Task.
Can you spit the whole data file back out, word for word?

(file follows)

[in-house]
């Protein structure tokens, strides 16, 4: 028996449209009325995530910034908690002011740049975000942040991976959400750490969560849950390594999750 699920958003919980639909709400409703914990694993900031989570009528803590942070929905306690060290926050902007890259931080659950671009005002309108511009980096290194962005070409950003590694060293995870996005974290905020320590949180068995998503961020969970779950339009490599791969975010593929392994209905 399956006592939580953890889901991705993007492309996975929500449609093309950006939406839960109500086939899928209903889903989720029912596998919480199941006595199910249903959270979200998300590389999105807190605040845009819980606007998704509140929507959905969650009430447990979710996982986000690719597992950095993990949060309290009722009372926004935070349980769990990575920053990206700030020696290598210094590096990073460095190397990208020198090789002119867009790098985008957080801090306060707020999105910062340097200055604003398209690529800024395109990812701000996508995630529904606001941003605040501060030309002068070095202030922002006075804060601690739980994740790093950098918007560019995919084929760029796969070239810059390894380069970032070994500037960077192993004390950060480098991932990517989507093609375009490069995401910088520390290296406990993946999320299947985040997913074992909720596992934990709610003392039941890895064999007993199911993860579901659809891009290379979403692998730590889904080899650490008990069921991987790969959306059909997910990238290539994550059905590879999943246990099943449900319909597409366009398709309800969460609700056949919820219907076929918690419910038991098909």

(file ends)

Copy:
[in-house]
């Protein structure tokens, strides 16, 4: 028996449209009325995530910034908690002011740049975000942040991976959400750490969560849950390594999750 699920958003919980639909709400409703914990694993900031989570009528803590942070929905306690060290926050902007890259931080659950671009005002309108511009980096290194962005070409950003590694060293995870996005974290905020320590949180068995998503961020969970779950339009490599791969975010593929392994209905 399956006592939580953890889901991705993007492309996975929500449609093309950006939406839960109500086939899928209903889903989720029912596998919480199941006595199910249903959270979200998300590389999105807190605040845009819980606007998704509140929507959905969650009430447990979710996982986000690719597992950095993990949060309290009722009372926004935070349980769990990575920053990206700030020696290598210094590096990073460095190397990208020198090789002119867009790098985008957080801090306060707020999105910062340097200055604003398209690529800024395109990812701000996508995630529904606001941003605040501060030309002068070095202030922002006075804060601690739980994740790093950098918007560019995919084929760029796969070239810059390894380069970032070994500037960077192993004390950060480098991932990517989507093609375009490069995401910088520390290296406990993946999320299947985040997913074992909720596992934990709610003392039941890895064999007993199911993860579901659809891009290379979403692998730590889904080899650490008990069921991987790969959306059909997910990238290539994550059905590879999943246990099943449900319909597409366009398709309800969460609700056949919820219907076929918690419910038991098909």